Market Dispatches

Market Dispatches12/18/2008 8:30 PM ET

Dow off 219 as GE slides, oil drops to $36

Crude falls to $36 as drooping global demand trumps OPEC production cuts. GE tumbles after S&P cuts its credit outlook. The Bush administration is thinking about bankruptcies for GM and Chrysler. Oracle, Research In Motion results cheer Street.

By Charley Blaine and Elizabeth Strott

Stocks slumped today after Standard & Poor's said it may cut its AAA rating for Dow component General Electric (GE, news, msgs) and crude oil dropped to nearly $36.

The Dow Jones industrials closed down 219 points, or 2.5%, to 8,605. The Standard & Poor's 500 Index was off 19 points, or 2.1%, to 885, and the Nasdaq Composite Index was off 27 points, or 1.7%, to 1,552.

S&P cut its credit outlook for GE to "negative," which means a downgrade is possible. Investors were clearly disheartened and the shares fell 8.2% to $15.96.

Meanwhile, crude oil tumbled nearly 10% to $36.22 a barrel today as traders concluded that sagging global demand would overwhelm a production cut by the Organization of Petroleum Exporting Countries.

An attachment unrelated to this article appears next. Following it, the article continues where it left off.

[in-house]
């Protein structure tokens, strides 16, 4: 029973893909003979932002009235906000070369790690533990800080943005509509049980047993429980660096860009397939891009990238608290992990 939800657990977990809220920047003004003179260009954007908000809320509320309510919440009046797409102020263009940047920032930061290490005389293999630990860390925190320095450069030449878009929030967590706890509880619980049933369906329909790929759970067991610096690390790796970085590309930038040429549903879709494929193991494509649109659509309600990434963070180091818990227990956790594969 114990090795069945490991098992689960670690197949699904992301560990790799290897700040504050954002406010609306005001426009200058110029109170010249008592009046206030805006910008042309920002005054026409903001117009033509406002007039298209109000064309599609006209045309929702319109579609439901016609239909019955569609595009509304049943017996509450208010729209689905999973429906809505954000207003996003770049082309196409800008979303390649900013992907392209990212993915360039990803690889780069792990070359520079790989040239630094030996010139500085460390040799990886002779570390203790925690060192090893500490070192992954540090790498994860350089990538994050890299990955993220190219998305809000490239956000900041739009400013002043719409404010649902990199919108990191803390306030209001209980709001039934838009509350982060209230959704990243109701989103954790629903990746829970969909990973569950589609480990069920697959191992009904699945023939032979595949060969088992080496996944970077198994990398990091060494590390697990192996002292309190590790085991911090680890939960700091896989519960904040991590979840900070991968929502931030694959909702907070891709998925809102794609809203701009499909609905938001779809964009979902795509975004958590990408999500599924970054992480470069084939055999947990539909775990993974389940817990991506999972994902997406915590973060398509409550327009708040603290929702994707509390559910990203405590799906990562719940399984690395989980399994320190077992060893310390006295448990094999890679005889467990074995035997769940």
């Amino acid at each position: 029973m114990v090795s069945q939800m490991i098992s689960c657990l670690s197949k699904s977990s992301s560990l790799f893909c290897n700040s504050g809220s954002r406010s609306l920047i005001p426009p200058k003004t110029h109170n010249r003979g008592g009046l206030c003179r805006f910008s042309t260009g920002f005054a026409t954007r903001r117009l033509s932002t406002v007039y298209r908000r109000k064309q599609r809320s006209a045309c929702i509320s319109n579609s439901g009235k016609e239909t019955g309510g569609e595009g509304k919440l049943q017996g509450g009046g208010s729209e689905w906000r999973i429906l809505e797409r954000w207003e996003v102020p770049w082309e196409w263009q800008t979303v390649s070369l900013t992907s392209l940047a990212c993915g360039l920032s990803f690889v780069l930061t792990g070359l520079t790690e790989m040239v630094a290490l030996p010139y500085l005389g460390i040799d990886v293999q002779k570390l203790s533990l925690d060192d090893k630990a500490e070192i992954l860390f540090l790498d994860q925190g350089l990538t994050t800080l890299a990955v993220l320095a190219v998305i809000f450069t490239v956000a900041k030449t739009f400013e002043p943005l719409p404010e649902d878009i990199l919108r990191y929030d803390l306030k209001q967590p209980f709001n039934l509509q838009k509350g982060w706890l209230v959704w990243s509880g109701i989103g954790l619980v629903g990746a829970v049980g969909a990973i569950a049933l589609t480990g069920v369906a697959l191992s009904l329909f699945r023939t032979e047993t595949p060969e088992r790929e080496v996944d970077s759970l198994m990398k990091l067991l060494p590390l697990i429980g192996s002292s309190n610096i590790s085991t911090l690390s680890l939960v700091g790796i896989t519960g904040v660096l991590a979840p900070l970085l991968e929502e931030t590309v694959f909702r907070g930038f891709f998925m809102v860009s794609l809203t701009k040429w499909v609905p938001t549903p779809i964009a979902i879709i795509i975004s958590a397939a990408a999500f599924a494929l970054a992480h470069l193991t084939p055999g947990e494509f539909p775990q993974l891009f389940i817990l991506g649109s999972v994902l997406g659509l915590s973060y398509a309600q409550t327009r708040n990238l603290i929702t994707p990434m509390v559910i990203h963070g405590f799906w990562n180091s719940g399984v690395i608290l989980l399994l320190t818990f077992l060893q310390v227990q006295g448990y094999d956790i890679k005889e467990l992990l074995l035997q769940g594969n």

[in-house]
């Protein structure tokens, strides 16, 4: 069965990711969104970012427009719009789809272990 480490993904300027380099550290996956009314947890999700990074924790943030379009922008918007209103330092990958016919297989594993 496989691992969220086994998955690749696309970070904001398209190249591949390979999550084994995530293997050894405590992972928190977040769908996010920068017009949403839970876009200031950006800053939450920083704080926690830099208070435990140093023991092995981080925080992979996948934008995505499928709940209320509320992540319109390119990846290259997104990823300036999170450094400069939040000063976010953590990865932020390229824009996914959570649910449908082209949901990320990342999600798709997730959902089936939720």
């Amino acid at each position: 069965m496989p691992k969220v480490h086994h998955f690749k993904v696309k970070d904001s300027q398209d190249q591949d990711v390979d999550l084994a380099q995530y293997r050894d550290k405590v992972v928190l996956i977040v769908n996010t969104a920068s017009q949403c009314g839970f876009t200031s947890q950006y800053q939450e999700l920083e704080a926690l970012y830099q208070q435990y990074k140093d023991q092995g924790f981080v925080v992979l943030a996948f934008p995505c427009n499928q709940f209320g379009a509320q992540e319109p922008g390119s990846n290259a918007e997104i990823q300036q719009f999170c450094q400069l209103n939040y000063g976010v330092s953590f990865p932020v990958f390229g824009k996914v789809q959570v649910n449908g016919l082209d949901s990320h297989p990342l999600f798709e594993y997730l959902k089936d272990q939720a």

Crude has fallen more than 75% from its peaks last July. Energy stocks were lower on crude's decline.

But consumers are getting a huge break. Gasoline was averaging $1.67 a gallon today, down 59% from its highs in July, according to AAA's Daily Fuel Gauge Report.

While GE and oil grabbed headlines, auto stocks fell today as the White House said it was weighing "an orderly bankruptcy" for General Motors (GM, news, msgs) and Chrysler Group. GM was off 16.3% to $3.66 and was the worst performer among the 30 Dow stocks and the S&P 500. Ford Motor (F, news, msgs), which isn't in the discussions about bankruptcy filings, was down 9.6% to $2.84.

While GM was the weakest Dow stock, of the 30 Dow stocks. But declines in GE, the second-worst Dow performer, and energy giants ExxonMobil (XOM, news, msgs) and Chevron (CVX, news, msgs) contributed 76 points to the Dow's loss. Exxon and Chevron were 5% to $77 and 4.9% to $73.03, respectively.